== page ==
Wow, what a year 2020 was! No one could have predicted what would go down this year, not even an excellent movie writer. If I was to describe 2020 in one word, I’d say it was bittersweet. It was full of highs, but also a few heartbreaking moments and tough times. They say what doesn’t kill you makes you stronger, and I like to think that this year has led to a lot of self-development. So, let’s recap the year that was!
January honestly feels like years ago and it’s strange looking back and seeing ATP Cup (tennis) photos, with players from around the world and 15,000 people packed into RAC Arena. How times have changed! However, even with COVID most of my year was still filled with horse racing. In January I had the Own the Dream events, where I enjoyed picking out a few horses from the Magic Millions’ sales. January also saw me celebrate my first horse race win of the year with Weaponson. In February I also purchased myself an early Valentine’s Day present in the form of a share in Lenny, a Shooting To Win gelding (who has recently been named Feuding). I’ve had my eye on him ever since Impressive Racing had bought him at the weanling sales, with his walk making him hard to resist.
Things then got a bit quiet once COVID hit Australia. However, in May, The Velvet King returned in fabulous condition, placing second in three group 3 races and third in another. The future looked bright as he headed to Melbourne, marking a milestone in my racehorse ownership journey – having my first interstate runner! In hindsight, things just didn’t go to plan and the trip was darkened when travel and stablemate Gatting sadly died in the Makybe Diva Stakes, a race he’d won only the year before. I was always aware of the risks involved in racing, but this one hit a little bit too close to home, especially seeing as The Velvet King was meant to run in that race. It made me reflect and appreciate just how special each race and win are because you don’t know when it will be your horse’s last.
With that sadness aside, the emergence of Clairvoyance had to be a highlight of my racehorse ownership journey this year. I waited two years from purchase to her hitting the racetrack and boy was it worth it. Being the realistic person that I am, I was sceptical at first regarding just how good she was, but after four wins, her ability was hard to enough. Unfortunately, things weren’t meant to be for us this summer carnival, as I went from having a runner in every group one race to none in 24 hours due to foot issues for Clairvoyance and no flights out of Melbourne for The Velvet King, but I’m super excited to see what 2021 holds.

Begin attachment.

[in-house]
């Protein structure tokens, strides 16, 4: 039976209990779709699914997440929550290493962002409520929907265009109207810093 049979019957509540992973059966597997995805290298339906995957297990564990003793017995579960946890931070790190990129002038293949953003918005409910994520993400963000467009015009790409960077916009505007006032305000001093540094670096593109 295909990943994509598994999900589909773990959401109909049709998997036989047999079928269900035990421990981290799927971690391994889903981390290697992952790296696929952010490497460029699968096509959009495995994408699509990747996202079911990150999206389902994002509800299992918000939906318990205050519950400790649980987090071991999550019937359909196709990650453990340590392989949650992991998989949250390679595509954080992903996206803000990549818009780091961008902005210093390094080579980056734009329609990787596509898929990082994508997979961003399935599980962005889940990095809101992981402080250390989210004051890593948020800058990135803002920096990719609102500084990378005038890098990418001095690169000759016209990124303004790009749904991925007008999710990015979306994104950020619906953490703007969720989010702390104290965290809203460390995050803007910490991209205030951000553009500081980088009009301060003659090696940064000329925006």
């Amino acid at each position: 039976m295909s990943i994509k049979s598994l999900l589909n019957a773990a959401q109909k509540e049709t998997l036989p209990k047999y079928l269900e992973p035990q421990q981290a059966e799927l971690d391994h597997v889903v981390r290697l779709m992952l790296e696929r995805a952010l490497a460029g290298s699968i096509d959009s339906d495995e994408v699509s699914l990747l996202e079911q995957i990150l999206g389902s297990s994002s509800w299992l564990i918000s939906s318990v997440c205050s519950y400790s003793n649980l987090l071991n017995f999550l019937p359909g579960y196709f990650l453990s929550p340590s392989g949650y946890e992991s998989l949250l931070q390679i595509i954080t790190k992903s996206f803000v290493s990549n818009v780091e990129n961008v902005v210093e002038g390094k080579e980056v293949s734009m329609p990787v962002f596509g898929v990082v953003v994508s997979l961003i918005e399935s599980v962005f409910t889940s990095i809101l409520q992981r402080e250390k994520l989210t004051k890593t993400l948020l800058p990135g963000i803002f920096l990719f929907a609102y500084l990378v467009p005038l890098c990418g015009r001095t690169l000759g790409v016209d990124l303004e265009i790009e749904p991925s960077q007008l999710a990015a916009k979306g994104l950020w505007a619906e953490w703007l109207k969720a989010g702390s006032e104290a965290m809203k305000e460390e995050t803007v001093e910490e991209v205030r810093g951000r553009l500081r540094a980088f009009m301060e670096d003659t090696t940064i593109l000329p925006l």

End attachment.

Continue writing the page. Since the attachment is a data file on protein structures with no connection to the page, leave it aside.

The fun was all on the track this year. For the first time, I entered my first traditional Fashions on the Field (FOTF) competition. It was certainly a steep learning curve, as FOTF is nothing like what I would normally wear to the races. One thing is for sure, it’s very addictive! Unfortunately, I only got to enter two competitions in-person before COVID hit. However, the at home FOTF competition was just as fun, especially the photoshoot I did with my two miniature horses for the WA metro heat. Seeing as WA had been doing very well with COVID over winter, I had started to plan a few FOTF outfits just in case we had some in-person competitions. Then on Ascot opening day in October I won my first FOTF competition! This dress is probably one of my favourites that Mum has created, so I was very excited to have gotten into the WA FOTF Final with it. This final was an experience in itself and the competition was very tough! Even though I didn’t place, I had so much fun competing that I have already started planning next year’s FOTF outfits. Fingers crossed I can make the final again in 2021!